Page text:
In February last year, Egypt's president Abdel Fattah el-Sisi stood before a newly-convened parliament and pronounced that his country had completed the transition to democratic rule.
"From this place, under parliament's dome, the Egyptian people declare to the entire world that they have laid the foundation of a democratic system and rebuilt constitutional institutions," he said.
It was a bold statement, intended to show how far Egypt had come since the dark days of the autocratic rule of Hosni Mubarak, toppled in 2011. It was also supposed to close a chapter on the short-lived Muslim Brotherhood administration of 2012-13.
But as President Sisi stood proudly in front of parliament to deliver a speech televised live to the nation, thousands of people remained locked up for daring to challenge or question the government or for trying to hold it to account. Conservative estimates suggest that since 2013 Sisi's administration has imprisoned more than 40,000 people across the country. It has also implemented laws restricting street protests and press freedoms, as well as given the police vast powers.
Among those detained is Mahmoud Abu Zeid - a passionate young man better known as Shawkan, who believed in the power of his camera lens to change the world. In August 2013, he was arrested while taking photographs of the "Rabaa massacre" - the notorious crackdown at a sit-in led by the Muslim Brotherhood in Cairo's Rabaa al-Adawiya Square. The Egyptian security forces killed at least 800 protesters, most of whom were unarmed.
Shawkan was one of the first victims of what appears to be a wider attempt to silence and intimidate the press. Dozens of reporters, photographers and editors were rounded up and thrown in prison.
The government insists nobody is in prison for exercising freedom of expression - all are considered "terrorists". Shawkan is facing nine charges including "joining a criminal gang", "vandalism" and "murder", though after four years in detention he is yet to face a trial. On that basis alone, he ought to be freed; under Egypt's own laws, nobody can be detained for more than two years without trial. But this is not about the rule of law. If it were, Shawkan and thousands of others would have been released long ago.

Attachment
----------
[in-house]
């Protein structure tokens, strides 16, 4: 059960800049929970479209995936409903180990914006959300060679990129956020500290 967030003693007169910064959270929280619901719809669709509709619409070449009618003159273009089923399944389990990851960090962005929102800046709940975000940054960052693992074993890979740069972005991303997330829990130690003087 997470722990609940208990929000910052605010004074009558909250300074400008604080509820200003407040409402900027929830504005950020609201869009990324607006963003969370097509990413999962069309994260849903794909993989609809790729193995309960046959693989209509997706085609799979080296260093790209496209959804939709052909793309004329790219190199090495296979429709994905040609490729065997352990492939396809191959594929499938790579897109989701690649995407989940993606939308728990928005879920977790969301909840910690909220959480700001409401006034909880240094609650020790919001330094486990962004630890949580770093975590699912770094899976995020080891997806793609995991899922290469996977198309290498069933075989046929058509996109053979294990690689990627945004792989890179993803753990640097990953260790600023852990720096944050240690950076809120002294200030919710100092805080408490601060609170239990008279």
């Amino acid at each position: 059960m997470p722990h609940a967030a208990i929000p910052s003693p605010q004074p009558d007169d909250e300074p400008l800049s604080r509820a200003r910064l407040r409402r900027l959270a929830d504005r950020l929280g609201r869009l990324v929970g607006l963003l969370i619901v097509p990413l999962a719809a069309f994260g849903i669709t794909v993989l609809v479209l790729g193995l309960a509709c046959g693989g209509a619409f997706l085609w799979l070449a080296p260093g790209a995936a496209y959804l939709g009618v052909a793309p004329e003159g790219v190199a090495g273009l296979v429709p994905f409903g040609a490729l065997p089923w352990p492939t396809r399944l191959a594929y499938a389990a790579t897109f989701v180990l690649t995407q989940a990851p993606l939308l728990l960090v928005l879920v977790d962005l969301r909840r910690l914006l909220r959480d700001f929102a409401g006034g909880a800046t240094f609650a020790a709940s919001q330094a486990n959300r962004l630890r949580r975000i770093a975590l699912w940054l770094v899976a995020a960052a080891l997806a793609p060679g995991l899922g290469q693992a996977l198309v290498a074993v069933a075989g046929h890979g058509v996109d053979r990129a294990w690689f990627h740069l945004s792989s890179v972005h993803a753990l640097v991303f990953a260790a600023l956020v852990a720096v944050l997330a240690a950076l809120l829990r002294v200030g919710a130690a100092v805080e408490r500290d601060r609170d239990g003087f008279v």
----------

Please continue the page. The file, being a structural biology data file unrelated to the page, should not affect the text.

I know what he's going through. In December 2013, my two colleagues, Mohammed Fahmy and Baher Mohamed and I were also arrested and charged with terrorism offences. After our own sham-trial, we were convicted and sentenced to between seven and ten years in prison.
Through that process, it became clear that the government's aim was to shut down one of the most important pillars of any functioning democracy - a robust, free and independent press capable of holding the powerful to account.
We were lucky. I'm a Latvian Australian and Fahmy is an Egyptian Canadian, and between us we brought the weight of no less than four governments to bear on Cairo (Australia, Canada, Latvia, and through the Latvians, the European Union.) That pressure proved too much for President Sisi, who kicked me out of the country after 400 days in prison, and pardoned my two colleagues some eight months later.
But Shawkan enjoys no such high-level support. Instead, he's become a tragic symbol of the gulf between President Sisi's professed ambition for his country and the reality.
Egypt's government presents itself as a democracy with respect for the rule of law. It can be neither as long as it locks up journalists for years on end without trial, in violation of its own legal code.
Shawkan's continued imprisonment is an abuse of freedom of expression. Four years in prison without trial in appalling conditions is a travesty of justice by any measure.
Quite simply, without free expression and rule of law, Egypt becomes a dictatorship.
Peter Greste, former Al Jazeera reporter who was arrested while working as a journalist in Egypt and spent more than a year in jail before being released in 2015